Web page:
Read more.

Bringing healthcare to school children in Jacksonville's poorest neighborhoods

Here's a new clinic profile specifically for school children in underprivileged areas in Jacksonville, where few private physicians have offices or accept Medicaid patients. The two new school-based health centers are run by Baptist Health and Wolfson Children’s Hospital. 

"The clinics will function like doctor’s offices, providing such services as vaccinations, physical exams, and flu treatments. They also will help students manage chronic conditions such as asthma and diabetes," according to The Florida Times Union. They'll also work with children and families to live and eat healthy. The Sulzbacher Center, which provides services for homeless men, women and children in Northeast Florida, have data that indicate that only four percent of the adult and child population in two zip codes has seen a primary-care doctor. 

Education about how to stay healthy and access to information as well as physicians is a big part of the solution. Kudos to Baptist Health and Wolfson Children's Hospital. 

Read more. 

This isn't good.
The National Association of Community Health Centers estimates that without new money from Congress, centers will face an immediate 70 percent cut in funding, resulting in 9 million patients losing care and 2,800 of an estimated 10,400 delivery sites closing," according to The Hill. Funding for these centers expired in September. There's a new government-spending measure that could see funds added for these centers. But that would have to be determined before Feb. 8, the next shutdown deadline. This would be a bad situation for veterans, who've relied on a 2014 law allowing eligible ones to receive care outside VA providers, including at these community health centers.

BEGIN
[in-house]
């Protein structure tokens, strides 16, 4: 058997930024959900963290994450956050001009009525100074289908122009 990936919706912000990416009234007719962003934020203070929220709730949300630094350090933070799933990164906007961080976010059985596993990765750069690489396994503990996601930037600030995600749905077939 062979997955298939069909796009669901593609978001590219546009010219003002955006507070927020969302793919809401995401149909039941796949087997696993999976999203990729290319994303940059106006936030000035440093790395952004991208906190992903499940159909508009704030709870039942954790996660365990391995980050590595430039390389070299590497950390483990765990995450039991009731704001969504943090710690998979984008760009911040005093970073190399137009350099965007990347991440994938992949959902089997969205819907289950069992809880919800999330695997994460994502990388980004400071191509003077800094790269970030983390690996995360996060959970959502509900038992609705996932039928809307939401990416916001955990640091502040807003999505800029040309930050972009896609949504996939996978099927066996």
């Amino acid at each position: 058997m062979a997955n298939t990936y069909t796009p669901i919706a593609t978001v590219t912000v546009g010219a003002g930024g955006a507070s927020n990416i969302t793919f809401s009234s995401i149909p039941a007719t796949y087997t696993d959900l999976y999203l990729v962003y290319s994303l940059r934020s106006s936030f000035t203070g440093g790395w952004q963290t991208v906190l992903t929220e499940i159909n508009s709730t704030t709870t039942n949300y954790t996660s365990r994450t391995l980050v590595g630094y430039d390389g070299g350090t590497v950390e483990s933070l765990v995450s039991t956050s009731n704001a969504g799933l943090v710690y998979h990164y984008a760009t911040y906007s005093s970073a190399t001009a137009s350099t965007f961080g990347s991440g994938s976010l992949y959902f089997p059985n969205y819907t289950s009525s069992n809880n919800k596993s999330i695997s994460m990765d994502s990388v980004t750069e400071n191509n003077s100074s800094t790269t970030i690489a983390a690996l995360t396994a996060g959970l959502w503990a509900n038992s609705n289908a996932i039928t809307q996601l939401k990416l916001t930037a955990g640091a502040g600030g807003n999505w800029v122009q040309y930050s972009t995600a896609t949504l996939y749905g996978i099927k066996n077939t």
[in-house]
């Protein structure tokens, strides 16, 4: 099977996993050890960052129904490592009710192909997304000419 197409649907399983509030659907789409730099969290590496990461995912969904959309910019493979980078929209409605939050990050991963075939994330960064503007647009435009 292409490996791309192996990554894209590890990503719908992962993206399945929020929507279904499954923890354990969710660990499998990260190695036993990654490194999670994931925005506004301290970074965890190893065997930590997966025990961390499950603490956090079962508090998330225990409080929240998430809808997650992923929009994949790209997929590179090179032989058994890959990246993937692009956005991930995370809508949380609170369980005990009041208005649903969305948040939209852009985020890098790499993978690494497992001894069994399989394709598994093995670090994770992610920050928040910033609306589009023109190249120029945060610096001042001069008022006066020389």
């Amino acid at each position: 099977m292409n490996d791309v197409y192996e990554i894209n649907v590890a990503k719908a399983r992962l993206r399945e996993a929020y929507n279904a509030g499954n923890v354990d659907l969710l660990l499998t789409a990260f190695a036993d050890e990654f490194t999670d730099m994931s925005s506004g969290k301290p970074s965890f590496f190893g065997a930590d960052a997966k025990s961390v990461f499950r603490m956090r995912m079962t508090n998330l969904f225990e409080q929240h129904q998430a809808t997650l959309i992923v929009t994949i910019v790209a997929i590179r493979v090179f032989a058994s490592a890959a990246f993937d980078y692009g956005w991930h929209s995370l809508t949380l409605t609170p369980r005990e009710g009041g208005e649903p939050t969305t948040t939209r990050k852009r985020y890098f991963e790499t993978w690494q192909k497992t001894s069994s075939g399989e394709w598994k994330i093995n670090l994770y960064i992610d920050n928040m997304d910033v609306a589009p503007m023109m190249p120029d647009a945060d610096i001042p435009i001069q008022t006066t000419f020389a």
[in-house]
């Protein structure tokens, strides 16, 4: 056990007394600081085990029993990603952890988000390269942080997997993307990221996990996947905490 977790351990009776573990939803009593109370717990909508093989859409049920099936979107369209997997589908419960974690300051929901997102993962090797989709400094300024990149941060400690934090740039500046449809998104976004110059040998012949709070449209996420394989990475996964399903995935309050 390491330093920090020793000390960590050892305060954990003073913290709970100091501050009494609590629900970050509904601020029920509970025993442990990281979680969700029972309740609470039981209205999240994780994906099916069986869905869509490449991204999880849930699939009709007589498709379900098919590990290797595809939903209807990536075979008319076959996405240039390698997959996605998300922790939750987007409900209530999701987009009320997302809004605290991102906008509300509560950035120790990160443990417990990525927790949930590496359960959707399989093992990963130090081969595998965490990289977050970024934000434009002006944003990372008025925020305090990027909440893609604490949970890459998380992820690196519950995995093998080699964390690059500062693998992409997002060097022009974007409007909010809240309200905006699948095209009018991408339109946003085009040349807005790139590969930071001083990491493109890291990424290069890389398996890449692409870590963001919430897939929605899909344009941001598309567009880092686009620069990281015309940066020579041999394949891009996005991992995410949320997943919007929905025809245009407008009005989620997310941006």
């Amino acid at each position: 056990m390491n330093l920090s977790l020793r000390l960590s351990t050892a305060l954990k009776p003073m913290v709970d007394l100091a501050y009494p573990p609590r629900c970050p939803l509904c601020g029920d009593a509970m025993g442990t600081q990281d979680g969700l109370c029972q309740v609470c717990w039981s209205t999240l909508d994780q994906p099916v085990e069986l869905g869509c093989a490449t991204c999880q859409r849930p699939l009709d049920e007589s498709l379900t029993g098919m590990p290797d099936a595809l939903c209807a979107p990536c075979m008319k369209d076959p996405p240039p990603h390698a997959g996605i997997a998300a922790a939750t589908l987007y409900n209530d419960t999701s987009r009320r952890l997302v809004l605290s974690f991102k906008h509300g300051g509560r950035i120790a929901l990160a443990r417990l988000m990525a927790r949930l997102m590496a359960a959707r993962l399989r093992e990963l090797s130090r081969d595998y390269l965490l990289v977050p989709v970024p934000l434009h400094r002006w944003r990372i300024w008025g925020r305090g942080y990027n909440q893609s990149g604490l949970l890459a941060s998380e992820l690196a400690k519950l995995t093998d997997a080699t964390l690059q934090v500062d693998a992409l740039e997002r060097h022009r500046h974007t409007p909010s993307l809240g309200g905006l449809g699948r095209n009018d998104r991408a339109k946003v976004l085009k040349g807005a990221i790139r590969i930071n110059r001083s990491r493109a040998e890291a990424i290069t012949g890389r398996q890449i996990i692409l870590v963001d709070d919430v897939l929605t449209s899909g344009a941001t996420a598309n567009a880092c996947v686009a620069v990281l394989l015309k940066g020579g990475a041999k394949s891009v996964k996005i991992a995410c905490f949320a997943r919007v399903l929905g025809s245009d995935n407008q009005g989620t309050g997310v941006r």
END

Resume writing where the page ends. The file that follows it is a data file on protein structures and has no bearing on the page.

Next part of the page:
A new operating system for healthcare

I've always wondered why Alexa can record my breakfast conversations, but when I see my primary physician, there's no recording at all of these conversations. I'm sure it has something to do with being HIPAA compliant, but follow me on this. Why does a nurse comes in, take my blood pressure, weight, etc. and jot it all down while she verbally shares the information with me? Why, I wonder, can't there be a robot nurse in the background recording this? Well, that's changing.
Forward, a new clinic in San Francisco's financial district, is reinventing the doctor's office. At Forward, patients "glide from the lobby to an infrared body scanner that reads their vital signs. In a warmly lit examination room, the doctor flicks on a black wall-size screen visualizing the data. Medical recommendations flash across the screen. Speech-recognition algorithms help transcribe the conversation in real time and add to a patient’s health records. Patients can swing by the on-site pharmacy for drugs, health sensors, or a Forward-branded water bottle. After walking out the door, an app relays biometric data to the clinic, where medical staff monitoring patients can respond to text messages within 30 seconds and around the clock," according to a profile in Quartz.
Pretty cool. 
Image source: Gettyimages,, Sunshineclinic
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Bambi Francisco Roizen

Founder and CEO of Vator, a media and research firm for entrepreneurs and investors; Managing Director of Vator Health Fund; Co-Founder of Invent Health; Author and award-winning journalist.